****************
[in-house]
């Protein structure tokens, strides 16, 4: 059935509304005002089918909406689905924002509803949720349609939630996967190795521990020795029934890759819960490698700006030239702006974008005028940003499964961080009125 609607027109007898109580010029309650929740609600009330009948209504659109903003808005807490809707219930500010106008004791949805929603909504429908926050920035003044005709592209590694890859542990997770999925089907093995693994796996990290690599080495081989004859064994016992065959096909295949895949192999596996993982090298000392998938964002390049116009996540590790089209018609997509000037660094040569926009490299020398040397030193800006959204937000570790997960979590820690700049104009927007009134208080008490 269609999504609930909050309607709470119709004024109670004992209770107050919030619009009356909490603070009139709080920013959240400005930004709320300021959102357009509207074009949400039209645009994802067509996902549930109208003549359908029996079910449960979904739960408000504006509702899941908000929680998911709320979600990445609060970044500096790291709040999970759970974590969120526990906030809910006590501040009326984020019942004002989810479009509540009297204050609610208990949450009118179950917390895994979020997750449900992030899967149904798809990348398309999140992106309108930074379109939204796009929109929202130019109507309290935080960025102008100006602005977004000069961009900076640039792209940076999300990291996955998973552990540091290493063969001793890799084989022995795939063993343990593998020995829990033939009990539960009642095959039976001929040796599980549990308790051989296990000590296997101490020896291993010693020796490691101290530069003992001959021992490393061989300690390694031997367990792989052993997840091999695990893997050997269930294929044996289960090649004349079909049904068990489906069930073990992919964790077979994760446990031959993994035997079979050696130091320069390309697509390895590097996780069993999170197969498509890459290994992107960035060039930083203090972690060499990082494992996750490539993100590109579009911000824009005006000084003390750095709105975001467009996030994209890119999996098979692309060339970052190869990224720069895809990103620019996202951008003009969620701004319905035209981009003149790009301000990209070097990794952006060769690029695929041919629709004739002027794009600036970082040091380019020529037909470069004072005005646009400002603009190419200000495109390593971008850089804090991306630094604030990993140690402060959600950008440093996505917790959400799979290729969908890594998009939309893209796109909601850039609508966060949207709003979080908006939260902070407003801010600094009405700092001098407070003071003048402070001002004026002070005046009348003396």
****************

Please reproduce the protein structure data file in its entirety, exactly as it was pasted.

[in-house]
């Protein structure tokens, strides 16, 4: 059935509304005002089918909406689905924002509803949720349609939630996967190795521990020795029934890759819960490698700006030239702006974008005028940003499964961080009125 609607027109007898109580010029309650929740609600009330009948209504659109903003808005807490809707219930500010106008004791949805929603909504429908926050920035003044005709592209590694890859542990997770999925089907093995693994796996990290690599080495081989004859064994016992065959096909295949895949192999596996993982090298000392998938964002390049116009996540590790089209018609997509000037660094040569926009490299020398040397030193800006959204937000570790997960979590820690700049104009927007009134208080008490 269609999504609930909050309607709470119709004024109670004992209770107050919030619009009356909490603070009139709080920013959240400005930004709320300021959102357009509207074009949400039209645009994802067509996902549930109208003549359908029996079910449960979904739960408000504006509702899941908000929680998911709320979600990445609060970044500096790291709040999970759970974590969120526990906030809910006590501040009326984020019942004002989810479009509540009297204050609610208990949450009118179950917390895994979020997750449900992030899967149904798809990348398309999140992106309108930074379109939204796009929109929202130019109507309290935080960025102008100006602005977004000069961009900076640039792209940076999300990291996955998973552990540091290493063969001793890799084989022995795939063993343990593998020995829990033939009990539960009642095959039976001929040796599980549990308790051989296990000590296997101490020896291993010693020796490691101290530069003992001959021992490393061989300690390694031997367990792989052993997840091999695990893997050997269930294929044996289960090649004349079909049904068990489906069930073990992919964790077979994760446990031959993994035997079979050696130091320069390309697509390895590097996780069993999170197969498509890459290994992107960035060039930083203090972690060499990082494992996750490539993100590109579009911000824009005006000084003390750095709105975001467009996030994209890119999996098979692309060339970052190869990224720069895809990103620019996202951008003009969620701004319905035209981009003149790009301000990209070097990794952006060769690029695929041919629709004739002027794009600036970082040091380019020529037909470069004072005005646009400002603009190419200000495109390593971008850089804090991306630094604030990993140690402060959600950008440093996505917790959400799979290729969908890594998009939309893209796109909601850039609508966060949207709003979080908006939260902070407003801010600094009405700092001098407070003071003048402070001002004026002070005046009348003396």